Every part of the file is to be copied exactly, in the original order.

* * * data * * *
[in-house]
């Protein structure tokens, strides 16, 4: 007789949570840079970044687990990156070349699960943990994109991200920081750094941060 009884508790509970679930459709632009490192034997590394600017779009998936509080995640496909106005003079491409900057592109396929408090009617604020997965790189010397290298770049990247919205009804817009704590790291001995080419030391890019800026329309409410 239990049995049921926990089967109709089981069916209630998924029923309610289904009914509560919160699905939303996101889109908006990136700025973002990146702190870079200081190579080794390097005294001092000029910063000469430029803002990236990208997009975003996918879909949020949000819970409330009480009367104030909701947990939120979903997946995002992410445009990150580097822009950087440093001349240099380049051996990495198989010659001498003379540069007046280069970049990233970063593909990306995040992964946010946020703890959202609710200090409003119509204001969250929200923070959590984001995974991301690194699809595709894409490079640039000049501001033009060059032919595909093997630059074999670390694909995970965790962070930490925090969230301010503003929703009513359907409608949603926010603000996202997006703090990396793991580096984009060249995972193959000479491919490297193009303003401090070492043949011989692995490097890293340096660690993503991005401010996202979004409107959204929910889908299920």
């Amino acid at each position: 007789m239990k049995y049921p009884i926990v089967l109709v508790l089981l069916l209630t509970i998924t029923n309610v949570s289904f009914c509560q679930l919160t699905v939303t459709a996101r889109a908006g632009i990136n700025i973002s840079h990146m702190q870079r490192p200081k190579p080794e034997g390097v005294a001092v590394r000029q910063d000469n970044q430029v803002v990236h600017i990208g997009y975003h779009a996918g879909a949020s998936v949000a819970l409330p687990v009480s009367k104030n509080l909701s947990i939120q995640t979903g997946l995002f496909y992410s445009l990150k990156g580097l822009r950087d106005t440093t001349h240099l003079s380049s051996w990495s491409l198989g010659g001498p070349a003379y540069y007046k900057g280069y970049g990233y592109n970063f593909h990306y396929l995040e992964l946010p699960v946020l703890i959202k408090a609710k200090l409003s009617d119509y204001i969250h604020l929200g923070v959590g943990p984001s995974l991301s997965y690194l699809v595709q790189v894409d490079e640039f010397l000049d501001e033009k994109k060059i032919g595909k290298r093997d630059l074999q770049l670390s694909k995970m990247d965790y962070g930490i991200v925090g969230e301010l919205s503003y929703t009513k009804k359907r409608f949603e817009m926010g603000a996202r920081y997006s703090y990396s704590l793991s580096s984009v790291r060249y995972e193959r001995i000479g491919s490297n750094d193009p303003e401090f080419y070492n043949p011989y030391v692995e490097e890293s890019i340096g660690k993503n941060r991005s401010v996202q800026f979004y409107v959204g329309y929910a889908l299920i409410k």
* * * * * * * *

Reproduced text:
[in-house]
């Protein structure tokens, strides 16, 4: 007789949570840079970044687990990156070349699960943990994109991200920081750094941060 009884508790509970679930459709632009490192034997590394600017779009998936509080995640496909106005003079491409900057592109396929408090009617604020997965790189010397290298770049990247919205009804817009704590790291001995080419030391890019800026329309409410 239990049995049921926990089967109709089981069916209630998924029923309610289904009914509560919160699905939303996101889109908006990136700025973002990146702190870079200081190579080794390097005294001092000029910063000469430029803002990236990208997009975003996918879909949020949000819970409330009480009367104030909701947990939120979903997946995002992410445009990150580097822009950087440093001349240099380049051996990495198989010659001498003379540069007046280069970049990233970063593909990306995040992964946010946020703890959202609710200090409003119509204001969250929200923070959590984001995974991301690194699809595709894409490079640039000049501001033009060059032919595909093997630059074999670390694909995970965790962070930490925090969230301010503003929703009513359907409608949603926010603000996202997006703090990396793991580096984009060249995972193959000479491919490297193009303003401090070492043949011989692995490097890293340096660690993503991005401010996202979004409107959204929910889908299920």
């Amino acid at each position: 007789m239990k049995y049921p009884i926990v089967l109709v508790l089981l069916l209630t509970i998924t029923n309610v949570s289904f009914c509560q679930l919160t699905v939303t459709a996101r889109a908006g632009i990136n700025i973002s840079h990146m702190q870079r490192p200081k190579p080794e034997g390097v005294a001092v590394r000029q910063d000469n970044q430029v803002v990236h600017i990208g997009y975003h779009a996918g879909a949020s998936v949000a819970l409330p687990v009480s009367k104030n509080l909701s947990i939120q995640t979903g997946l995002f496909y992410s445009l990150k990156g580097l822009r950087d106005t440093t001349h240099l003079s380049s051996w990495s491409l198989g010659g001498p070349a003379y540069y007046k900057g280069y970049g990233y592109n970063f593909h990306y396929l995040e992964l946010p699960v946020l703890i959202k408090a609710k200090l409003s009617d119509y204001i969250h604020l929200g923070v959590g943990p984001s995974l991301s997965y690194l699809v595709q790189v894409d490079e640039f010397l000049d501001e033009k994109k060059i032919g595909k290298r093997d630059l074999q770049l670390s694909k995970m990247d965790y962070g930490i991200v925090g969230e301010l919205s503003y929703t009513k009804k359907r409608f949603e817009m926010g603000a996202r920081y997006s703090y990396s704590l793991s580096s984009v790291r060249y995972e193959r001995i000479g491919s490297n750094d193009p303003e401090f080419y070492n043949p011989y030391v692995e490097e890293s890019i340096g660690k993503n941060r991005s401010v996202q800026f979004y409107v959204g329309y929910a889908l299920i409410k």